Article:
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Books:Kids Books:History, Culture and Biography:History and Culture:Master George's People

Master George's People

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As the first president of the United States of America and the Commander in Chief who led a rebel army to victory in the Revolutionary War, George Washington was a legendary leader of men. He had high expectations of his soldiers, employees, and associates. At his Virginia plantation, Mount Vernon, his expectations of his workers were no different: “I expect such labor as they ought to render,” he wrote.

Except there was a big difference. The workers who kept Mount Vernon operating were enslaved. And although Washington called them “my people,” by law they were his property. The founders birthed a document celebrating “Life, Liberty, and the Pursuit of Happiness” as unalienable rights at the same time people were being bought and sold. But the people of Mount Vernon were so much more, and they each have compelling stories to tell.

In the pages of Master George’s People, Marfé Ferguson Delano gives us fascinating portraits of cooks, overseers, valets, farm hands, and more—essential people nearly lost in the shadows of the past—interwoven with an extraordinary examination of the conscience of the "Father of Our Country".

  • Ages 10-14
  • Hardcover
  • 64 pages; 50 color photographs and illustrations
  • 9 1/8" x 10 7/8"
  • © 2013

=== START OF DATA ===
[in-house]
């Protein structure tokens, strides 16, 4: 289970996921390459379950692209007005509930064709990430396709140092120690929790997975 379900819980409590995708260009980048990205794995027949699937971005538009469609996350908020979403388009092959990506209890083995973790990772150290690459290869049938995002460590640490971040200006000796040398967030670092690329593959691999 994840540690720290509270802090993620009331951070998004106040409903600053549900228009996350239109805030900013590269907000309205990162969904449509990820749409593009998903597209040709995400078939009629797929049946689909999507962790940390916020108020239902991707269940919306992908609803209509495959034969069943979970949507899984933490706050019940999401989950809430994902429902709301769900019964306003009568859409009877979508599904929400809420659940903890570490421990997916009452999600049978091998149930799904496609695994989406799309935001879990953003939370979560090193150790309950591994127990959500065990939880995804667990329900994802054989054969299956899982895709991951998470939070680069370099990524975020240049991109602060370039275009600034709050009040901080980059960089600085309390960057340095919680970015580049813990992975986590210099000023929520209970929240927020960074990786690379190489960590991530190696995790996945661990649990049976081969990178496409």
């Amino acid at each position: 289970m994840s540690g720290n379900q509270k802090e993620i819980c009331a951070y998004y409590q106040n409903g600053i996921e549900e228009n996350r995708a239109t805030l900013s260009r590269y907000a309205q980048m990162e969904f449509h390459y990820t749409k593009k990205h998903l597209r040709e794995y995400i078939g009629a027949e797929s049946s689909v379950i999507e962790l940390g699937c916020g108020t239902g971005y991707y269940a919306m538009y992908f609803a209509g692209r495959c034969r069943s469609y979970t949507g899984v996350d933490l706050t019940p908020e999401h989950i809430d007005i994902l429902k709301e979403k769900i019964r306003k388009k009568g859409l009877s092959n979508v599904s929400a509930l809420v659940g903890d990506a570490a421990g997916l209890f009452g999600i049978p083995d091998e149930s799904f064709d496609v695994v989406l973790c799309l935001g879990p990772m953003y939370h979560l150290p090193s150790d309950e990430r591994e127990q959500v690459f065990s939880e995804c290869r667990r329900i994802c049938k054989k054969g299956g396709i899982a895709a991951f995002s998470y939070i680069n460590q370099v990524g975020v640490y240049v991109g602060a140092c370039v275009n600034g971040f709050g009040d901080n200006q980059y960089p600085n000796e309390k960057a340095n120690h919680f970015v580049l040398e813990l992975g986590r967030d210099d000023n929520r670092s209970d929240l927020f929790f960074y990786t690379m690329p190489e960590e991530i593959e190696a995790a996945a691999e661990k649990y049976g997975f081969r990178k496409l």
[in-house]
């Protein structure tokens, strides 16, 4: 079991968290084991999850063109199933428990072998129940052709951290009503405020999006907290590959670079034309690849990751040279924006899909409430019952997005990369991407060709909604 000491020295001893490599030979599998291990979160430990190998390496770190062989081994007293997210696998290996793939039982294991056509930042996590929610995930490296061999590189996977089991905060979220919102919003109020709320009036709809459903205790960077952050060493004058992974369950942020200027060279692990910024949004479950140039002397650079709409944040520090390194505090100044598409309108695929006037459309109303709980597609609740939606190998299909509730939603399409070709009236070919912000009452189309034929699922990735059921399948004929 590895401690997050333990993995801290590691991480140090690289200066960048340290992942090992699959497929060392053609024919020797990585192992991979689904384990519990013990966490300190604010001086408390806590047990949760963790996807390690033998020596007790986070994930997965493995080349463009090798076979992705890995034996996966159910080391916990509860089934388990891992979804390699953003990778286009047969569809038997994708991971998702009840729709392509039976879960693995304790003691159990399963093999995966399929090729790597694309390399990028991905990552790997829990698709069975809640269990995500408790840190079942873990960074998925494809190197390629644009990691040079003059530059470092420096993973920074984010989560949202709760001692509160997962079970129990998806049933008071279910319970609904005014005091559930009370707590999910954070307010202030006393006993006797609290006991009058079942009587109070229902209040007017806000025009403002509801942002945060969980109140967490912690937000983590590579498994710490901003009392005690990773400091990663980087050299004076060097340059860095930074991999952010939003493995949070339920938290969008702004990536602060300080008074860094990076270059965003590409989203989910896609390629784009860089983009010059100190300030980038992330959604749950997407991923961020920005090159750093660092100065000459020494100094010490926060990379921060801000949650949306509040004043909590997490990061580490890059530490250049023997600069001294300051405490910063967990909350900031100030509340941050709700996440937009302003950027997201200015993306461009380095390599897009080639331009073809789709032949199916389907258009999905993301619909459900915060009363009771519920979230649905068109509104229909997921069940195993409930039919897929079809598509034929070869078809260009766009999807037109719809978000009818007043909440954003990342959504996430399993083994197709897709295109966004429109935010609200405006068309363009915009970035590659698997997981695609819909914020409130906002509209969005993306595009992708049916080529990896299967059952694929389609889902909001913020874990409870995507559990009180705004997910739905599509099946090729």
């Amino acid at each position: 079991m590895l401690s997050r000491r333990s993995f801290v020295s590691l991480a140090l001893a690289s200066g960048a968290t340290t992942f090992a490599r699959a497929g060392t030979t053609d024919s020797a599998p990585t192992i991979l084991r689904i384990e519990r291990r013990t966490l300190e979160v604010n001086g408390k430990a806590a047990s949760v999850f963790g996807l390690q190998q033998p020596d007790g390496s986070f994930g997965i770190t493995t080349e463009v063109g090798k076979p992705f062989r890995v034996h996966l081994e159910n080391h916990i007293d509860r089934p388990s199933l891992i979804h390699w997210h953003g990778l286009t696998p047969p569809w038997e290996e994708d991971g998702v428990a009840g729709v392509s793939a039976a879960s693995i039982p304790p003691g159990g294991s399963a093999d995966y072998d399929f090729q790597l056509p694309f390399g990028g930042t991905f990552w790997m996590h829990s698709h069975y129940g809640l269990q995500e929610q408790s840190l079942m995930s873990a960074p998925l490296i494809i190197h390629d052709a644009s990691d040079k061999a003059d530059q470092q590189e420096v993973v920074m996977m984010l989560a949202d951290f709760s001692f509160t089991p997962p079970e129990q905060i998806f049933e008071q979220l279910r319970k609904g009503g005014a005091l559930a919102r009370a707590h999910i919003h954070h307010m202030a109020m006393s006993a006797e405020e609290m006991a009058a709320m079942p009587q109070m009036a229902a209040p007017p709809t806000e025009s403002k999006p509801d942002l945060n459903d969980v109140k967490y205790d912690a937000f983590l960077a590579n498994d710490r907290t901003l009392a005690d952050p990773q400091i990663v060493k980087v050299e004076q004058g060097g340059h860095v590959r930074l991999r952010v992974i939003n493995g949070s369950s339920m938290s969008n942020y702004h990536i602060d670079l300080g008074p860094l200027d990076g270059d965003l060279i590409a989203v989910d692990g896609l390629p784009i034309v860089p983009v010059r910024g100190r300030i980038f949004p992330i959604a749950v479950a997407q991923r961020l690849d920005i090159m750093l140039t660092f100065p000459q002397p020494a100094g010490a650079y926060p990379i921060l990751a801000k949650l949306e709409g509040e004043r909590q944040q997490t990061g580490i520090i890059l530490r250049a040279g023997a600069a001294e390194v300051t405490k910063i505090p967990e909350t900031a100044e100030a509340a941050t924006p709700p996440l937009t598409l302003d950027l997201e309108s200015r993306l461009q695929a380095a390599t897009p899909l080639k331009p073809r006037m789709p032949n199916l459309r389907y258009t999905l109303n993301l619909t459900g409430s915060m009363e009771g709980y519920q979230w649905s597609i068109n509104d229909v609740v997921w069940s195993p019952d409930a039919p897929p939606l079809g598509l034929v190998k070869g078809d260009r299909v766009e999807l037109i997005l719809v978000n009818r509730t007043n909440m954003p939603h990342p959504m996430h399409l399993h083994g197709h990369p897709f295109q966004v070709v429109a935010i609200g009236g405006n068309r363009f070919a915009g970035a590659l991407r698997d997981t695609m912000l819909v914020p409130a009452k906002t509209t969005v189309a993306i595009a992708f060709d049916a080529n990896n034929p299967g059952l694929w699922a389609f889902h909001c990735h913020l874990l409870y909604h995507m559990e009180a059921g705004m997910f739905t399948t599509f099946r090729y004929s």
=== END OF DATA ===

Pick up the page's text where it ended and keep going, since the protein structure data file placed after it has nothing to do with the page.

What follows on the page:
Marfé Ferguson Delano lives within biking distance of George Washington’s Mount Vernon and has long been curious about her famous historic neighbor. Her curiosity led to a four-year research project and the discovery of a whole host of less-famous historic neighbors—the enslaved people who lived with George and Martha on their plantation farm and now so richly populate the beautifully written pages of Master George’s People. Her previous books for National Geographic include Helen’s Eyes: A Photobiography of Annie Sullivan, Helen Keller’s Teacher, and Earth in the Hot Seat: Bulletins from a Warming World. Visit her web site at www.marfebooks.com.

Like children everywhere, the enslaved girls and boys who lived on President George Washington’s Virginia plantation, Mount Vernon, liked to play together. While their parents cleaned Washington’s mansion house or cooked his family’s meals or groomed his horses or toiled in his fields from dawn to dusk, the slave children seem to have looked after themselves. And as children will do, they sometimes played where they had been told not to.